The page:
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Rep. Darrell Issa (R-Calif.)
Rep. Darrell Issa (R-Calif.) found that White House advisers had a great deal to do with the writing of the rules

Last week, 30 U.S. senators (29 of which were Democrats) gave President Barack Obama their support for the 54.5 mpg fuel standard by 2025. However, House Republicans still had a bone to pick with these new rules.

The new Corporate Average Fuel Economy (CAFE) proposal, which was introduced by the Obama administration, the state of California and major automakers, aims to increase the average fuel economy of cars and light trucks sold in the U.S. to 54.5 mpg by 2025 in an effort to reduce greenhouse gas emissions and the U.S.' dependency on foreign oil.

When the new rules were initially proposed last year, major automakers like Ford Motor Co., General Motors Co. and Chrysler backed it. However, the standard had some strong opposition from the National Automobile Dealers Association (NADA), who said the new rules would tack an extra $5,000 to the sticker price of new vehicles in 2025, as well as Republicans who worked to block the standard last fall because they believed that it would regulate many new vehicles that sell for under $15,000 entirely out of existence.

Now, despite the rules getting the green light from 30 U.S. senators, House Republicans still have beef with the new rules. More specifically, GOP has been looking into how involved Obama's advisers were in the development of the new 2017-2025 fuel efficiency standards.

Rep. Darrell Issa (R-Calif.) said he investigated Obama's advisers' involvement last August when speaking to White House Counsel Kathryn Ruemmler.

"Your response seemed to imply that the Executive Office of the President was not significantly involved in the development of these fuel economy/greenhouse gas emissions standards," Issa wrote to Ruemmler.

As it turns out, Issa's investigation discovered that there was indeed substantial participation in the development of the new standards by the White House's Office of Management and Budget, Domestic Policy Council, National Economic Council and Council of Economic Quality.

Ron Bloom, a White House adviser under the Obama administration, spent weeks trying to negotiate with automakers for support regarding the 54.5 mpg by 2025 standard. Bloom also spoke with lobbyists daily in July 2011, ad former White House Chief of Staff Bill Daley met with Ford CEO Alan Mulally.

A finalized version of the rules is due this summer.

Source: The Detroit News

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RE: Want to save some money?
By lagomorpha on 3/2/2012 10:07:18 AM , Rating: 2
The supply will increase from drilling, pipelines will be run, which will also cause OPEC to lower crude prices from fear of competition (like they always do); and everyone will forget about EV's and other nonsense.

The sad thing is, there will be a several year delay between drilling and pipeline construction and reduction in gas prices because of construction times. Even if a republican was in office when construction began, a democrat would end up getting credit for it years later.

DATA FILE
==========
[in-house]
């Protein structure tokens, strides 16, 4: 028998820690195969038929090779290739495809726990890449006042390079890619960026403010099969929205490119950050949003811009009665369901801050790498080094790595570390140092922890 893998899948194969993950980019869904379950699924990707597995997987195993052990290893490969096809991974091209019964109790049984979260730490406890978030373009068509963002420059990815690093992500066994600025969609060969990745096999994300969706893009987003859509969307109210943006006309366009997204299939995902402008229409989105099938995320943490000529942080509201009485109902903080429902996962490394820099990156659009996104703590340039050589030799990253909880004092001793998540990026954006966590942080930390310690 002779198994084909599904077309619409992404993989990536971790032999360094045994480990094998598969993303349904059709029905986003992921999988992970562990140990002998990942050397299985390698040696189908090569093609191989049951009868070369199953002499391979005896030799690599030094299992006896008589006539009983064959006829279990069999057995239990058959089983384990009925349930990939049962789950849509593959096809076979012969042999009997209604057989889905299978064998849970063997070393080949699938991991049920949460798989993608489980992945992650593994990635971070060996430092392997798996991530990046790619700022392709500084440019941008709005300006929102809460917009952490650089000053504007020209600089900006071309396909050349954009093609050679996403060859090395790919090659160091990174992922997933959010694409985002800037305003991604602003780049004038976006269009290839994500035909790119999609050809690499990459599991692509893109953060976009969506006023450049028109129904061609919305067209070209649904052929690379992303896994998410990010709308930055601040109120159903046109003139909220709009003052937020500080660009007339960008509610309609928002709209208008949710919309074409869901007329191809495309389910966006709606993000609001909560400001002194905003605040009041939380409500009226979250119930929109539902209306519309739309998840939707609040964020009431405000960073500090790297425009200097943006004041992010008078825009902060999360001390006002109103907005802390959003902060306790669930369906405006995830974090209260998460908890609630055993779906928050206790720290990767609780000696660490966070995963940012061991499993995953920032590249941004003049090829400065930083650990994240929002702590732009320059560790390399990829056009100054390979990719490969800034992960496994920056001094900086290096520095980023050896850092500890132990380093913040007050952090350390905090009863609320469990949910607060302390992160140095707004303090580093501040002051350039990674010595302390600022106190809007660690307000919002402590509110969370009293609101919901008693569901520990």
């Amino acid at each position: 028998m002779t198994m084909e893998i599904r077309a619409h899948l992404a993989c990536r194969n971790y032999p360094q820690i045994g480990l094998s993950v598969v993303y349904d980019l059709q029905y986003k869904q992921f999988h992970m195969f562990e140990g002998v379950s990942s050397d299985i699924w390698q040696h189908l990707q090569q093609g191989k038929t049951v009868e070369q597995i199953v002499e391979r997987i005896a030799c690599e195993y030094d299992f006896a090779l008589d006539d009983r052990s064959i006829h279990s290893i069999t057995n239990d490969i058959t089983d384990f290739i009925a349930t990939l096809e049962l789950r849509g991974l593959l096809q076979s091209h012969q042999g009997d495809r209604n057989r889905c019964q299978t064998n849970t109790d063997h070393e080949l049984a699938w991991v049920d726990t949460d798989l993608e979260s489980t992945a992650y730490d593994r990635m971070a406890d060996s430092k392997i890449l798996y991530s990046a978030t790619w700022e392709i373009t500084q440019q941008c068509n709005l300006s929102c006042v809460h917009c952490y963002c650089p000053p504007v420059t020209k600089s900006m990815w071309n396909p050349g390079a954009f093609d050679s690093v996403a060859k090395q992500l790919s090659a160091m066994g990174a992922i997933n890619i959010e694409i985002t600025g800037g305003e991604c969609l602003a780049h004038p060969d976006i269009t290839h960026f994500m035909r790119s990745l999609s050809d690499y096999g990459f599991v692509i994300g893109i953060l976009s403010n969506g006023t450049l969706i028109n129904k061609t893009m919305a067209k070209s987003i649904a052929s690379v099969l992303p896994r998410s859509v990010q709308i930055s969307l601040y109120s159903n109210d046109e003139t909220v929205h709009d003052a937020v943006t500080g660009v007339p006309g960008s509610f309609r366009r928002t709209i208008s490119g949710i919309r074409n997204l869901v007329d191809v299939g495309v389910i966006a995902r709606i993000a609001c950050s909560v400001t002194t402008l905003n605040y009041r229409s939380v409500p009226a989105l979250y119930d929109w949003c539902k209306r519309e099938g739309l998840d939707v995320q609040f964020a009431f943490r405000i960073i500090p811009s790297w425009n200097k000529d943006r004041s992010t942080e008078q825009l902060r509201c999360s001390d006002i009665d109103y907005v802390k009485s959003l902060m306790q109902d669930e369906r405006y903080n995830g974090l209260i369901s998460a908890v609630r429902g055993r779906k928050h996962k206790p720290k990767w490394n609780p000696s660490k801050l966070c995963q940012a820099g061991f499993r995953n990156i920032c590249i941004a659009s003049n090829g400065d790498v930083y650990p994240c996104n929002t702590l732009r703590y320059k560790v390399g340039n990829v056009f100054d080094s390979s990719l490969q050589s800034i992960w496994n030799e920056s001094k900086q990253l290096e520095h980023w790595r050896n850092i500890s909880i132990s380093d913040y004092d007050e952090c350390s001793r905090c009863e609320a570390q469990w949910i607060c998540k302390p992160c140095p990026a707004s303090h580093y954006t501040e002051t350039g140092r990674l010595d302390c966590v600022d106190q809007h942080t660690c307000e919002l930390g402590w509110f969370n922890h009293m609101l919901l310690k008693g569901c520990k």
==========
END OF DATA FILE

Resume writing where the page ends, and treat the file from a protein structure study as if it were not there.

On the point of high gas prices pushing for more fuel efficiency in new cars: The people that can afford new cars are not usually the people most concerned about fuel costs, they have a bit of disposable income. CAFE is designed to encourage new cars to use less fuel without as severely impacting the people that must stick with older cars until the current batch become used cars. Is it a fair system to increase the price of new cars in order to create more fuel efficient used cars down the line? Probably not, but it's hard to tell how much the cost added to new cars compares to the reduced fuel consumption and effect on fuel prices for new car buyers.

The only other solution I can think of to increase the fuel economy of older cars without significantly increasing the price of new cars is for manufacturers to make cars with an "economy kit". When new, the car would have the full power and pep that a new car buyer wants and whenever the owner wants there could be a way to cheaply change the fuel mapping and valve lift for less power and lower fuel consumption.

RE: Want to save some money?
By FITCamaro on 3/2/2012 3:06:19 PM , Rating: 2
The argument that its takes a few years to get wells and pipelines into production is as worthless as not building them. If we'd started back when Bush was president, they'd be online or nearing completion by now.

Now you have idiots like Chuck Schumer once again saying that drilling shouldn't be done because it takes too long. And that we should push the Saudis to expand production. But I thought they wanted to reduce dependence.

Yes oil companies (like any company) will always sell to the highest bidder. But a higher supply will almost always equal a lower price.

RE: Want to save some money?
By mindless1 on 3/2/2012 11:45:39 PM , Rating: 2
but that lower price will still be felt by countries paying more than us. Can't have free trade and a global economy without our gas prices rising to mirror Europe's/etc. (minus shipping cost).

"It looks like the iPhone 4 might be their Vista, and I'm okay with that." -- Microsoft COO Kevin Turner

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